Here is a quick survival guide to help you get by when in Marrakech:
Most things to see in Marrakech are found within the Medina. So it’s ideal to stay in a Riad within the Medina area. That way everything is at a walkable distance. Alternatively, using taxis is a good way to get around. (Always remember to make sure they put the metre on or agree on a price before entering the cab.) A number of streets are really narrow, therefore taxis won’t be able to get through these, so bear this in mind. Either way, there will be some walking involved, so bring comfortable walking shoes. There is a sightseeing hop-on hop-off bus that I spotted Touristique. I haven’t tried them personally, so I can’t really make a comment. But from using other hop-on hop-off buses in other cities, it’s a good way to cross off all the top attractions in one go.
The Moroccan Dirham is a restricted currency, which means it cannot be taken out of the country, neither is it available abroad. But don’t worry, there are foreign exchange bureaux available when you land at the airport. Euros, US Dollars and British Pounds are the easiest to exchange. Australian, Canadian and New Zealand Dollars are often not accepted, even at the banks. So changing your currency to Euros first back home may be advisable. Note that a number of places in Marrakech can accept Euros as a form of payment. Always have cash ready, especially for the Souks, taxis and tips. There are a number of ATM machines, but not as easily accessible as in London or any other major city. Some restaurants can accept credit cards, Visa and Mastercard mainly. But it’s highly advisable to exchange a good amount of cash. We had run out of Dirham and were in a desperate situation. There were no ATM machines nor foreign exchange bureaux in sight. This was really close to our Riad as well. One shopkeeper offered to exchange our British Pounds, but at the rate of Euros, so we ended up in losing some money.
If you want to know how much money you should bring, this website gives you a good breakdown on how much things roughly cost, taking in your personal budget into consideration:
The streets of Marrakech at first sight might look a bit daunting, however Marrakech is generally a safe place. Majority of Moroccans are friendly and honest. Although, it is known that scams do happen here. Avoid anyone who asks you to follow them, or direct and lead you anywhere.
Personally, we had no problems and never encountered ourselves with any problems. When asking for directions, people were very helpful and pointed us towards the direction. One man was even kind enough to warn us to be careful in taking out our camera on such a busy road, where lots of motorcyclists were passing, as they could easily snatch it and get away. But with this being said, always be vigilant (but not paranoid) no matter what, even if people are being friendly – a general rule, wherever you go.
For the latest safety updates, see gov.uk’s Safety and Security in Morocco.
If you’re bringing any medication, it’s advisable that you bring them in their original containers and are clearly labelled. Bad Stomach aches and stomach infections can be common with tourists, but this can be avoided with a few precautions. Make sure you always drink water from a sealed bottle. Avoid ice in your drinks. Opt for peeled fruits, and cooked vegetables over fresh. If the food looks funny, don’t eat it.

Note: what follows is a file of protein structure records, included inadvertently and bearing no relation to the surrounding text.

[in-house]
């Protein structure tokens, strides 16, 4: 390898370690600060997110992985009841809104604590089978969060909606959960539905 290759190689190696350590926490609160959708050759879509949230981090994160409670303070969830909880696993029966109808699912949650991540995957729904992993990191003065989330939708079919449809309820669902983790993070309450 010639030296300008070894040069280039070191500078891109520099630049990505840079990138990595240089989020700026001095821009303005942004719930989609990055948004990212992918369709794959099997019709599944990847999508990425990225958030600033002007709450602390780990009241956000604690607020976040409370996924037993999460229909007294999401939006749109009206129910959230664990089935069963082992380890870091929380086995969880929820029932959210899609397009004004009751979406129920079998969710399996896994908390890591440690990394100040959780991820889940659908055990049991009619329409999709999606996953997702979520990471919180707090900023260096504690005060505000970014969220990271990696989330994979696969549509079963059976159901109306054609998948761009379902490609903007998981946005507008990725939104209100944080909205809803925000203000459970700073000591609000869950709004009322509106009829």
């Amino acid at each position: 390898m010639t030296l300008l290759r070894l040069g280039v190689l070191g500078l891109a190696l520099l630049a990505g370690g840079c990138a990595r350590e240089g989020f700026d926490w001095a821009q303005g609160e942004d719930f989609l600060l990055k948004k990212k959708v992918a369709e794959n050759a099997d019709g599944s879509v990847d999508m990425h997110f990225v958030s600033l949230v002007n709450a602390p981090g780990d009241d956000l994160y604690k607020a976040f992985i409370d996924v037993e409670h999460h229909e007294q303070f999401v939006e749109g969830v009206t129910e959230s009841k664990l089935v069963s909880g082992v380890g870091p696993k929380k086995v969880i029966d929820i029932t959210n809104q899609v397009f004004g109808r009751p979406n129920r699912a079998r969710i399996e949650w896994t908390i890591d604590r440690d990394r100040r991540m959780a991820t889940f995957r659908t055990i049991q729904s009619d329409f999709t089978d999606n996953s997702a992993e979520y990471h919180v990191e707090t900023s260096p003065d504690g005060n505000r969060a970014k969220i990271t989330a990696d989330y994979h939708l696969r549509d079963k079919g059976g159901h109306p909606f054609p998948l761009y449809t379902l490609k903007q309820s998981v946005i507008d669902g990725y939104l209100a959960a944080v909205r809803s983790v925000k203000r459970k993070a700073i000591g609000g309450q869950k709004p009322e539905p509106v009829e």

There are cats literally scattered all over Marrakech. Although, they may seem like they are stray cats, they are actually seen as communally-owned and appreciated by the Moroccan locals. If you have cat allergies, like myself, make sure you bring Antihistamines. Trust me, you will need it. The cats freely walk around everywhere, including your Riad.
Make sure you are up-to-date with your travel vaccinations. Visit your doctor if in doubt. You can see what vaccinations you will need here.
Photographing Marrakech is a photographer’s dream. The vibrancy and energy of the place makes it so photogenic. You’d be tempted to photograph everything and everyone. However, there are some restrictions. Most Moroccans won’t like their pictures being taken. “No Photo, I’m Muslim” is what they would usually say in my experience. It is said that they don’t like being photographed, as they believe the camera steals their soul. Either way, one must respect their beliefs and right to their own privacy. If in doubt, politely ask permission. Some urban Moroccans are generally easygoing about it, however the countryside locals aren’t. You’d mostly find women in particularly, as well as the elderly don’t like to be photographed.
Another thing to bear in mind, particularly when in DJemaa El-Fna Square where there are many street entertainers, make sure you carry a lot of change with you if you plan to point your camera around. They will demand money from you in exchange of getting their pictures being taken. They can make a big scene about it too.
Tipping is very much expected in Marrakech whether you are a local or tourist. A 10% tip is expected at Restaurants, and generally a few Dirhams anywhere else (usually 3-5 Dirham). To make it less painful for those who aren’t used to tipping back home, some Moroccan workers can earn less than 100 Dirham a day. That’s about approximately £7.05 / $10.10 / €9.30 a day.
Have any other tips to share?
This article is part of A Nomad’s Guide to Marrakech